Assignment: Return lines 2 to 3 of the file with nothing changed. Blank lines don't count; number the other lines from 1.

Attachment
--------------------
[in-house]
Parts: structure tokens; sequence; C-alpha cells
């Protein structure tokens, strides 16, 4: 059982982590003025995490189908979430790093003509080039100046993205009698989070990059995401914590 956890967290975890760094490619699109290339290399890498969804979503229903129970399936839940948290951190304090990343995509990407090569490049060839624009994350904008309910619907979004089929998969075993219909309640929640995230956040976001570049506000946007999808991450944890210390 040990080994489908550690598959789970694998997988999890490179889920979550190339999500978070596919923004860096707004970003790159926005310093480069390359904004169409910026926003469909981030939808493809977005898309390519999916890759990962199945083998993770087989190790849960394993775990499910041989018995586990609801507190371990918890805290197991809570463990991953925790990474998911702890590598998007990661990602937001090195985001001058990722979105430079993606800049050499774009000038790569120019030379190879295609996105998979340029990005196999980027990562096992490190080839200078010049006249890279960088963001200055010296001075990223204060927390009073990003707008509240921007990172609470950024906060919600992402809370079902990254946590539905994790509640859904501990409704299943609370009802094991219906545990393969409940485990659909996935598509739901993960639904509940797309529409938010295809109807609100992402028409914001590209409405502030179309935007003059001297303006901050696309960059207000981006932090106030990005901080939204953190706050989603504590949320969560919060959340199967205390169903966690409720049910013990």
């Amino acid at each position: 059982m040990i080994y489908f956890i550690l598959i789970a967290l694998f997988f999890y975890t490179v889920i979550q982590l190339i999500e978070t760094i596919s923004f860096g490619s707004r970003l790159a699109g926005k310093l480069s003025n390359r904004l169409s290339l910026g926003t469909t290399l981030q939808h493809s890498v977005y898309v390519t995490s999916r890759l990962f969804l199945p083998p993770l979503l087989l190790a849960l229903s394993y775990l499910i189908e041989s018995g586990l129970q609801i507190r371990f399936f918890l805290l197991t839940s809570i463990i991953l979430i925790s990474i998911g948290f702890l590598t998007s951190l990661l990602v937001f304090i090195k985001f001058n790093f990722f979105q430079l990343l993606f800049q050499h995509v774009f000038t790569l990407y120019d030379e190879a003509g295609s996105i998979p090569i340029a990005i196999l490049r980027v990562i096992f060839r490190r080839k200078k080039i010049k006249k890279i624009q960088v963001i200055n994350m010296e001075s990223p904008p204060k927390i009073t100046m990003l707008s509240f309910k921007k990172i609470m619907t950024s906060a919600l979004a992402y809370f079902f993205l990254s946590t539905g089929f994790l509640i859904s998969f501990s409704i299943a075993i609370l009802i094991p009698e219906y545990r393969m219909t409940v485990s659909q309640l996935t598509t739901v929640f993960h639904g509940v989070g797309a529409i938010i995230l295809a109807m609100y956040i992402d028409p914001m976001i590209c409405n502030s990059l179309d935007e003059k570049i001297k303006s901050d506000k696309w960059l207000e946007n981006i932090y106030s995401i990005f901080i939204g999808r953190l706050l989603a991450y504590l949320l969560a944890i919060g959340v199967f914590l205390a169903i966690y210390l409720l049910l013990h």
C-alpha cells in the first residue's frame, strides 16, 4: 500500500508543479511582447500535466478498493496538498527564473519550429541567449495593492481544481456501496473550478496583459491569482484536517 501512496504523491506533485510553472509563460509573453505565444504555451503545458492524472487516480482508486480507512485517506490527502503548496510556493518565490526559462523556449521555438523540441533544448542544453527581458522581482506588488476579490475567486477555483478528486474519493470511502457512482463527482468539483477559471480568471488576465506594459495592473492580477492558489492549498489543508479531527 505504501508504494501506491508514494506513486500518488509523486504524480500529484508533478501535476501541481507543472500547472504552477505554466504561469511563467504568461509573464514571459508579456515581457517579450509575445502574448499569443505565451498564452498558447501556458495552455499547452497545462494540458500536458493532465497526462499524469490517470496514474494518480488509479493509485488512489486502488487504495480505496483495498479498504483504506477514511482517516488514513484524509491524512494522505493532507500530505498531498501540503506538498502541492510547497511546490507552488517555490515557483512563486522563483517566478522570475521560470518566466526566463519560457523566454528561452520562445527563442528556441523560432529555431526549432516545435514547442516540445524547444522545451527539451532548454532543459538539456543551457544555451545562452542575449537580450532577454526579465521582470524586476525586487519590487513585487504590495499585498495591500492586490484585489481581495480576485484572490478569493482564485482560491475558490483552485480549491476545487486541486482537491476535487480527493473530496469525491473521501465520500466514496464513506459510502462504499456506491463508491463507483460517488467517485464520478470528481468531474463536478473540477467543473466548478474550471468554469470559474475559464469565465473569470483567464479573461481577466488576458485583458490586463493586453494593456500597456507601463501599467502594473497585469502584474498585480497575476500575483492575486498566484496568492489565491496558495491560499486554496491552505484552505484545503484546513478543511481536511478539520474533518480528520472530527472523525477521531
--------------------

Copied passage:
Parts: structure tokens; sequence; C-alpha cells
């Protein structure tokens, strides 16, 4: 059982982590003025995490189908979430790093003509080039100046993205009698989070990059995401914590 956890967290975890760094490619699109290339290399890498969804979503229903129970399936839940948290951190304090990343995509990407090569490049060839624009994350904008309910619907979004089929998969075993219909309640929640995230956040976001570049506000946007999808991450944890210390 040990080994489908550690598959789970694998997988999890490179889920979550190339999500978070596919923004860096707004970003790159926005310093480069390359904004169409910026926003469909981030939808493809977005898309390519999916890759990962199945083998993770087989190790849960394993775990499910041989018995586990609801507190371990918890805290197991809570463990991953925790990474998911702890590598998007990661990602937001090195985001001058990722979105430079993606800049050499774009000038790569120019030379190879295609996105998979340029990005196999980027990562096992490190080839200078010049006249890279960088963001200055010296001075990223204060927390009073990003707008509240921007990172609470950024906060919600992402809370079902990254946590539905994790509640859904501990409704299943609370009802094991219906545990393969409940485990659909996935598509739901993960639904509940797309529409938010295809109807609100992402028409914001590209409405502030179309935007003059001297303006901050696309960059207000981006932090106030990005901080939204953190706050989603504590949320969560919060959340199967205390169903966690409720049910013990």